The term is commonly used by participants in online discussion in criticism of feminism.[6] Scott Selisker, writes in New Literary History, "[Forum participants] often make personal criticisms of what they see as a type: the 'social justice warrior,' i.e., the stereotype of the feminist as unreasonable, sanctimonious, biased, and self-aggrandizing".[6]

In August 2015, social justice warrior was one of several new words and phrases added to Oxford Dictionaries.[1][11][12] Martin states that "the perceived orthodoxy [of progressive politics] has prompted a backlash among people who feel their speech is being policed".[1]

Use of the term has been described as attempting to degrade the motivations of the person accused of being an SJW, implying that their motives are "for personal validation rather than out of any deep-seated conviction".[3]

In popular culture

South Park has dedicated episodes and even entire seasons to mocking social justice warriors.[13]

See also


  1. ^ a b c d e f g h i j k l Ohlheiser, Abby (October 7, 2015). "Why 'social justice warrior,' a Gamergate insult, is now a dictionary entry". The Washington Post. Archived from the original on January 26, 2017.
  2. ^ a b c d Johnson, Eric (October 10, 2014). "Understanding the Jargon of Gamergate". Re/code. Archived from the original on January 2, 2016. A Social Justice Warrior, or SJW, is any person, female or male, who argues online for political correctness or feminism. 'Social justice' may sound like a good thing to many of our readers, but the people who use this term only use it pejoratively.
  3. ^ a b c Heron, Michael James; Belford, Pauline; Goker, Ayse (2014). "Sexism in the circuitry: female participation in male-dominated popular computer culture". ACM SIGCAS Computers and Society. 44 (4): 18–29. doi:10.1145/2695577.2695582.
  4. ^ a b c Ringo, Allegra (August 28, 2014). "Meet the Female Gamer Mascot Born of Anti-Feminist Internet Drama". Vice. Archived from the original on January 14, 2016.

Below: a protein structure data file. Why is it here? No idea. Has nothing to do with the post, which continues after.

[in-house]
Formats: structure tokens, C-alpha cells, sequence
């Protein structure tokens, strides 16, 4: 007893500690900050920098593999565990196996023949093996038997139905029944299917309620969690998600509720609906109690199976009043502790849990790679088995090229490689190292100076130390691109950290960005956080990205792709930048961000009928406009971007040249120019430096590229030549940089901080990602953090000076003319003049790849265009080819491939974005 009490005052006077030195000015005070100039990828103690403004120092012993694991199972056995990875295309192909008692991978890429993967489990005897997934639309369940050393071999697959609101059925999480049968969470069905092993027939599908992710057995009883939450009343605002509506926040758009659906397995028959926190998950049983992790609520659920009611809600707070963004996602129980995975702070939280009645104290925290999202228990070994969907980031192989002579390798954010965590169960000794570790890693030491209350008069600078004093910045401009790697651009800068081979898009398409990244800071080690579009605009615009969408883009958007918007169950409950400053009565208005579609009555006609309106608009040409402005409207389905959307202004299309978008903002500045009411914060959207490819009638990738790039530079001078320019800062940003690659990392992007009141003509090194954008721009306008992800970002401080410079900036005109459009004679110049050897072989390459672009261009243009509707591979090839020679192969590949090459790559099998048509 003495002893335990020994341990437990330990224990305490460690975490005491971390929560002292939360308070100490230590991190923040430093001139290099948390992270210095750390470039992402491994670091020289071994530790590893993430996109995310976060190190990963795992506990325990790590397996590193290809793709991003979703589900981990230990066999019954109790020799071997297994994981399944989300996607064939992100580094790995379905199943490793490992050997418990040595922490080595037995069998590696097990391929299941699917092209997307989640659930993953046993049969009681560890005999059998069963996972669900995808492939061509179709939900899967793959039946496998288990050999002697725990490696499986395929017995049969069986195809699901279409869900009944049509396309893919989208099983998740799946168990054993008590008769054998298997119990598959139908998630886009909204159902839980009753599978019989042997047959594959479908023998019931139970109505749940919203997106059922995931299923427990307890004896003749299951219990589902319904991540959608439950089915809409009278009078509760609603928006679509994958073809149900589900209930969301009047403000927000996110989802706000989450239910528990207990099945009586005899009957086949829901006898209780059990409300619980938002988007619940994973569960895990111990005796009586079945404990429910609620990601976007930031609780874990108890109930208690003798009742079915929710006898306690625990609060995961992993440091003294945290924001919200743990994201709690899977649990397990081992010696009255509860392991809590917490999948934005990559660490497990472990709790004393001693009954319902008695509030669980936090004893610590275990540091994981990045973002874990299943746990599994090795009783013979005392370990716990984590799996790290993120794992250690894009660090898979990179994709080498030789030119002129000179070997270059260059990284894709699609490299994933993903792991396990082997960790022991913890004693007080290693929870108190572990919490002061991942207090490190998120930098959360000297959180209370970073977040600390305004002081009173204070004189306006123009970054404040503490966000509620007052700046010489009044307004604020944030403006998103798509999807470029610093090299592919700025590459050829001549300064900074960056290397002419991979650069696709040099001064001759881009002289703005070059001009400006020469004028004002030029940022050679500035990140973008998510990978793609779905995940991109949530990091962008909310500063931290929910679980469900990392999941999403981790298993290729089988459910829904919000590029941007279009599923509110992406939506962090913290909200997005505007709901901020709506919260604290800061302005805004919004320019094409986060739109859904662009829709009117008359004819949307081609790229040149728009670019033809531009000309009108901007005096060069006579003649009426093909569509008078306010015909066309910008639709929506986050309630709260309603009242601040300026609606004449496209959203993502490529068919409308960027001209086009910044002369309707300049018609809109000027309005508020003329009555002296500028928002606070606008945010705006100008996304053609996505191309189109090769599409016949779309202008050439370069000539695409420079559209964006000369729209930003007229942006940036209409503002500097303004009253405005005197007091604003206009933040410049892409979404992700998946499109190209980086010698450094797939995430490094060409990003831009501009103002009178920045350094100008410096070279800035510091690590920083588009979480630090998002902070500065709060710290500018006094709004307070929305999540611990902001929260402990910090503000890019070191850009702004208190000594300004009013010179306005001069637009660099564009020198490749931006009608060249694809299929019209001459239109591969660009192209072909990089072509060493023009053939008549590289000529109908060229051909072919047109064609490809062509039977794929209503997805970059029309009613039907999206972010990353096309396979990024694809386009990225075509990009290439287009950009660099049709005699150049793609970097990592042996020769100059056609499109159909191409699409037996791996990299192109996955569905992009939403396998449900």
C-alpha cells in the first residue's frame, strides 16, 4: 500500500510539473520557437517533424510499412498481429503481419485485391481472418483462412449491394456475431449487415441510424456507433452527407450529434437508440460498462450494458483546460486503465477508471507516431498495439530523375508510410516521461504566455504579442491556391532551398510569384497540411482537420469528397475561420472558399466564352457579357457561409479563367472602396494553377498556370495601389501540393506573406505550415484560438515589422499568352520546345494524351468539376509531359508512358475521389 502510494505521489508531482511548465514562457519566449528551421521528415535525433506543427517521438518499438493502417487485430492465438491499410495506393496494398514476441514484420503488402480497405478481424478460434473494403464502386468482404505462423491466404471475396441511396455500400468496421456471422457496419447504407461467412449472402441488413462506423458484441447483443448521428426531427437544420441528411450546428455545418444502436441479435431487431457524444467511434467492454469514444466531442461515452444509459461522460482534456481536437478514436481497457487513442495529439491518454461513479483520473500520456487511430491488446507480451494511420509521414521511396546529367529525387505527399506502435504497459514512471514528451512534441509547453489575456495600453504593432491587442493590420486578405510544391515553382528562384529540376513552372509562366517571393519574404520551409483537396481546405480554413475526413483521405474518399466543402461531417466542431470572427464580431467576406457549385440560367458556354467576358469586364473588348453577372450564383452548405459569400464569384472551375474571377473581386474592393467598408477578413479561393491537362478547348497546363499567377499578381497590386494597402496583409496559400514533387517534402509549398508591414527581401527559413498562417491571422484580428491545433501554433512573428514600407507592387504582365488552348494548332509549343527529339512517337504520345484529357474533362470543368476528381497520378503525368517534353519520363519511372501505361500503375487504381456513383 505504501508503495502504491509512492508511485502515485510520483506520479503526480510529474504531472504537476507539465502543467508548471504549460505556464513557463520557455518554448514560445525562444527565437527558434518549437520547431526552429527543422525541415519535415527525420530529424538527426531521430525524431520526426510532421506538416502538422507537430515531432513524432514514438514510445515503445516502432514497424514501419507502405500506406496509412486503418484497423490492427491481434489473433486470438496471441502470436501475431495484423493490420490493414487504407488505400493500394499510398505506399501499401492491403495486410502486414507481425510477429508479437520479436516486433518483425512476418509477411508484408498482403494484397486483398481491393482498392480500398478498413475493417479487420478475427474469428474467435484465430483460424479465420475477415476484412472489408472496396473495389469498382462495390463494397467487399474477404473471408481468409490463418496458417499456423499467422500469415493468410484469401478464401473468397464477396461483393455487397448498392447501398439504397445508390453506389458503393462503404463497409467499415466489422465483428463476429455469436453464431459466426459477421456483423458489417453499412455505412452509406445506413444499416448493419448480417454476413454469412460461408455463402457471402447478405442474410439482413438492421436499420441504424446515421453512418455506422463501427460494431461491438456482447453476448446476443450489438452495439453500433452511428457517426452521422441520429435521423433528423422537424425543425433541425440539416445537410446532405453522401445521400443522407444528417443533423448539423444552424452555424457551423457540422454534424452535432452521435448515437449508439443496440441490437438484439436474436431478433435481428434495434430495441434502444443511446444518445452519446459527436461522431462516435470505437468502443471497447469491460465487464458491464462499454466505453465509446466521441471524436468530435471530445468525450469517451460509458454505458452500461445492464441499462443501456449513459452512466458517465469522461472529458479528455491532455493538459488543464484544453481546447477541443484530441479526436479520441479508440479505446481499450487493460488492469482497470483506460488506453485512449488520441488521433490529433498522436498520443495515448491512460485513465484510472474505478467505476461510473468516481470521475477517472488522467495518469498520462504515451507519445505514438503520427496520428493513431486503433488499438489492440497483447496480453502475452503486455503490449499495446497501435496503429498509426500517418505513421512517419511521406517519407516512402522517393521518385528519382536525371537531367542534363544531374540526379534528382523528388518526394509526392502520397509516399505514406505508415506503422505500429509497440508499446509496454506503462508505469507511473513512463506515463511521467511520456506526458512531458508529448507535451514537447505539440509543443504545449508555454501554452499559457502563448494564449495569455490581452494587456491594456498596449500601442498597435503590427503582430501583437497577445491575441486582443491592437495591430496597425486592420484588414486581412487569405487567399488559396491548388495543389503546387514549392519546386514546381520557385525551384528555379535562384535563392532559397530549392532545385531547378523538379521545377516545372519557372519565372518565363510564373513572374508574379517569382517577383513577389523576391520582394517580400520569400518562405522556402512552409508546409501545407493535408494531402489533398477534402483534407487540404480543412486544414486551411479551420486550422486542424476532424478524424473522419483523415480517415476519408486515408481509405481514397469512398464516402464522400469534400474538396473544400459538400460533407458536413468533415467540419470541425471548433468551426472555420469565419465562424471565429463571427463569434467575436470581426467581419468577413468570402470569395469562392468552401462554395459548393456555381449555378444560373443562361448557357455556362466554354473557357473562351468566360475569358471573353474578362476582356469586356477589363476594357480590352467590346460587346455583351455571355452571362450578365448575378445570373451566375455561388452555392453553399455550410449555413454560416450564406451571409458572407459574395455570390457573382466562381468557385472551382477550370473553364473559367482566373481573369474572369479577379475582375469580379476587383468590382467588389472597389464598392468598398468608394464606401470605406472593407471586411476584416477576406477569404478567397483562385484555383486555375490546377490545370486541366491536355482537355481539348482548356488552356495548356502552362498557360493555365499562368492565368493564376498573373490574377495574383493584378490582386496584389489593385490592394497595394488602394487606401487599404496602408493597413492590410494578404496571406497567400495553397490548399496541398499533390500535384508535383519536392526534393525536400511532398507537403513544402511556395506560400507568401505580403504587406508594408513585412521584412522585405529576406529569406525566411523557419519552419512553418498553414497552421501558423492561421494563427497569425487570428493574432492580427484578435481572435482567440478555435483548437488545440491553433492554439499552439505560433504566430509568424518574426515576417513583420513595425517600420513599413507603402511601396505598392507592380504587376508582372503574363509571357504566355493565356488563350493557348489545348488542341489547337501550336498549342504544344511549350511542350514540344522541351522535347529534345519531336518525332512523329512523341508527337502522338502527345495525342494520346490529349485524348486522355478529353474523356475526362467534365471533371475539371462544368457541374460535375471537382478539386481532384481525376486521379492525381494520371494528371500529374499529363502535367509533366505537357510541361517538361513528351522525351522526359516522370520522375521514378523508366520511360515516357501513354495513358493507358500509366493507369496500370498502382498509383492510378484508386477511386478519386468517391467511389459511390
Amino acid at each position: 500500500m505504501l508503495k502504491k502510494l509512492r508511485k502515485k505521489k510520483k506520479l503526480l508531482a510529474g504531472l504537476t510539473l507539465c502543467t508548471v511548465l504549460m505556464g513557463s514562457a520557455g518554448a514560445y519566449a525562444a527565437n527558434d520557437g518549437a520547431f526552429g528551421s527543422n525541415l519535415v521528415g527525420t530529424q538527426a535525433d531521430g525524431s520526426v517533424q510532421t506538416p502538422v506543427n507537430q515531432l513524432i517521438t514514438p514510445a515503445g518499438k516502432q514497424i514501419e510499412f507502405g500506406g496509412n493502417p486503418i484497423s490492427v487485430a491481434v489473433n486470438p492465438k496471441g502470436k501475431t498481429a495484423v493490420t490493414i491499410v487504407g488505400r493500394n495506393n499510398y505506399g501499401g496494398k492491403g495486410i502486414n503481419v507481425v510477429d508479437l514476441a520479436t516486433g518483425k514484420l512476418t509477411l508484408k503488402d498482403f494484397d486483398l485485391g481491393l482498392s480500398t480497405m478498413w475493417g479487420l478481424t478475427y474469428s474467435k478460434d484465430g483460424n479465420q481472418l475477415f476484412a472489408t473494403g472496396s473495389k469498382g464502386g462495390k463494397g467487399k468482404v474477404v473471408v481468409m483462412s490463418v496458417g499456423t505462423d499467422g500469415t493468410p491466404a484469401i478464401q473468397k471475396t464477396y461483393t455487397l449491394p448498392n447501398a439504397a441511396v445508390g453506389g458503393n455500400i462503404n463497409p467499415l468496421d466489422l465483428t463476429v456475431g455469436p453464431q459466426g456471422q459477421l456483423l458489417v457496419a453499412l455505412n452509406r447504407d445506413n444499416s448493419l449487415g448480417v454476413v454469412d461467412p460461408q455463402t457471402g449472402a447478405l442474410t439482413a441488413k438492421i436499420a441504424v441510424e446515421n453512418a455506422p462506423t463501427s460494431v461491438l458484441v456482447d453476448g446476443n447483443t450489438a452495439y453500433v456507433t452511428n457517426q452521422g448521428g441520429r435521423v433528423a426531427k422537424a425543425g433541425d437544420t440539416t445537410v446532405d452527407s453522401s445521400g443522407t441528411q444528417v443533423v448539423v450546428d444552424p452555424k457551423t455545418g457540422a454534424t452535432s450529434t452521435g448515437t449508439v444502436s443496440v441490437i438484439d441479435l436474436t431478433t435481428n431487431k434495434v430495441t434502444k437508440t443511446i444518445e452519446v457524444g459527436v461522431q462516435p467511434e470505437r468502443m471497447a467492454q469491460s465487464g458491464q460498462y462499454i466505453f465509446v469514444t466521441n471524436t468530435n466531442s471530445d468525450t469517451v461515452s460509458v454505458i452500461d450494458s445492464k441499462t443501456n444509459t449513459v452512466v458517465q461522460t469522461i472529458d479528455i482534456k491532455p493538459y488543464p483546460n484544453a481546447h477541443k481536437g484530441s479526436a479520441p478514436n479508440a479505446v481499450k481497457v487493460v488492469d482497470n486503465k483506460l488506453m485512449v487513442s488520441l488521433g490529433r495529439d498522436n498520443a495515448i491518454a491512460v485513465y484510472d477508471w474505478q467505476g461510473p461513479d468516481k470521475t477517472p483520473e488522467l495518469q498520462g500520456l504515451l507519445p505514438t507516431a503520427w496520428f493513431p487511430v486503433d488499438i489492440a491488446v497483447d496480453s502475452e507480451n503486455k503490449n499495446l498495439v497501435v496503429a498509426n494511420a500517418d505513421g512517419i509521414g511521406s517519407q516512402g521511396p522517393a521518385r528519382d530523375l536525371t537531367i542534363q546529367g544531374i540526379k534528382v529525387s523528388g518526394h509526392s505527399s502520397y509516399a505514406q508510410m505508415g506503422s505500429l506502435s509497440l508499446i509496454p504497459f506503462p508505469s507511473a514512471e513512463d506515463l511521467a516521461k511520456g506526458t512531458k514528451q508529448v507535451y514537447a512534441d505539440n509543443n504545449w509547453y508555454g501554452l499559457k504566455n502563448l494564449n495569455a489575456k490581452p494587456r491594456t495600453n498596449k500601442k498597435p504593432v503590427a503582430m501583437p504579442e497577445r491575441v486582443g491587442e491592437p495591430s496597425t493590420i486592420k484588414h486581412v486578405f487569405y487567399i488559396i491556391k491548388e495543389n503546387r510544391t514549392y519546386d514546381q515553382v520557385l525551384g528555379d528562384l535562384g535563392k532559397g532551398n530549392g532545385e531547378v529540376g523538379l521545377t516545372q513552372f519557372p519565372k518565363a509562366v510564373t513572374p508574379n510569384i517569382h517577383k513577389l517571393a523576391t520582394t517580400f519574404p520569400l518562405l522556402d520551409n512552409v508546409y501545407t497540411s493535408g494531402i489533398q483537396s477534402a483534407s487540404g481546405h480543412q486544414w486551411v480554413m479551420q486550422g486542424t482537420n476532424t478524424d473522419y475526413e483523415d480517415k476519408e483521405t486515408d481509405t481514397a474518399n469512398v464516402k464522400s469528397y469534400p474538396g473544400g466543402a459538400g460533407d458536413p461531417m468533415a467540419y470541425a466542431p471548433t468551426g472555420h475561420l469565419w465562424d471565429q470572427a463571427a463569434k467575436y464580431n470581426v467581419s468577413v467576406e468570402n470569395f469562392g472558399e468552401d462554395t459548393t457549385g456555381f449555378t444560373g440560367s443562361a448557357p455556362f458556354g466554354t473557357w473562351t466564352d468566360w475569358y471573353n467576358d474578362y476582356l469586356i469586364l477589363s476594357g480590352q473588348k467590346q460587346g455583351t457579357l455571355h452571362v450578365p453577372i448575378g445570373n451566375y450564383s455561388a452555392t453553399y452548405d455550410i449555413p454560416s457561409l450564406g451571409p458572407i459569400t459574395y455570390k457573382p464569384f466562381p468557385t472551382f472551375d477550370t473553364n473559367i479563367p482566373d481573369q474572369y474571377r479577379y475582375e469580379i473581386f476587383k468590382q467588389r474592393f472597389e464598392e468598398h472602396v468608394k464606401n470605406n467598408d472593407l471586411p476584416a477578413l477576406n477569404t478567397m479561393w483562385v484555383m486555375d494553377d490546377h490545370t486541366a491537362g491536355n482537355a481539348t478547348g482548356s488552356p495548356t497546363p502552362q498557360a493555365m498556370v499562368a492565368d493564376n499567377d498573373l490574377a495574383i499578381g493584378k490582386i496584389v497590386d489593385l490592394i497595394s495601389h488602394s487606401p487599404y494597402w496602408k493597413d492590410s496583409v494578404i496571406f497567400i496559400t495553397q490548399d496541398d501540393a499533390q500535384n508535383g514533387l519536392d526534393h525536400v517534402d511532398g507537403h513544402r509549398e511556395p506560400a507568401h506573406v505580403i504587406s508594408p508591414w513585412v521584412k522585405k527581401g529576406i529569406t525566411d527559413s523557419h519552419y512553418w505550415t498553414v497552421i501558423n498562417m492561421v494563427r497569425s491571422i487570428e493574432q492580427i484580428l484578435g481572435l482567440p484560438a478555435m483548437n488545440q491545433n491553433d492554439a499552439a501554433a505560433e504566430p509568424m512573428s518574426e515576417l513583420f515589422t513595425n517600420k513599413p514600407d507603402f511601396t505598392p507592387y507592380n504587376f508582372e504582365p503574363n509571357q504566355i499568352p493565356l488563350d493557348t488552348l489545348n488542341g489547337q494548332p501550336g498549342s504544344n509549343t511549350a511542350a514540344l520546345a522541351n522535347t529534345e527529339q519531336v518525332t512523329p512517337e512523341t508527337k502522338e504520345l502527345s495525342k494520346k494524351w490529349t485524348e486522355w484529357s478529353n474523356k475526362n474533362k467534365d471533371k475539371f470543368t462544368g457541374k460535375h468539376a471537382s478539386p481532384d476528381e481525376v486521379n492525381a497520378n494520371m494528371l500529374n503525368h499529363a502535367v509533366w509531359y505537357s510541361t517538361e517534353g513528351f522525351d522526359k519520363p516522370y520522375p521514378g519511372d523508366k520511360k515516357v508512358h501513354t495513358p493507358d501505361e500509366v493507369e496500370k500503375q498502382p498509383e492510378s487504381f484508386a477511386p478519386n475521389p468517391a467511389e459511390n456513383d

5. ^ "social justice". The Oxford English Dictionary (3rd ed.). Oxford University Press. September 2005.
  6. ^ a b c Selisker, Scott (2015). "The Bechdel Test and the Social Form of Character Networks". New Literary History. 46 (3): 505–523. doi:10.1353/nlh.2015.0024. ISSN 0028-6087. OCLC 1296558.
  7. ^ Jeong, Sarah (2015). The Internet of Garbage. Forbes Media. ISBN 9781508018865.
  8. ^ Barnett, David (April 26, 2016). "Hugo awards shortlist dominated by rightwing campaign". Retrieved September 29, 2018.
  9. ^ Hill, Max (November 17, 2014). "In defence of 'social justice warriors'". The Peak. Archived from the original on March 17, 2016.
  10. ^ Nguyen, Clinton. "An Attempted Suicide Forced a Tumblr Community to Open Its Eyes About Bullying". Vice. Retrieved March 21, 2018.
  11. ^ Wagner, Laura (August 27, 2015). "Can You Use That In A Sentence? Dictionary Adds New Words". NPR. Archived from the original on March 20, 2016.
  12. ^ Steinmetz, Katy (August 26, 2015). "Oxford Dictionaries Adds 'Fat-Shame,' 'Butthurt' and 'Redditor'". Time. Archived from the original on January 20, 2016.
  13. ^ "South Park Shows How to Defeat the Social-Justice Warriors". National Review. November 2, 2015. Retrieved November 28, 2019.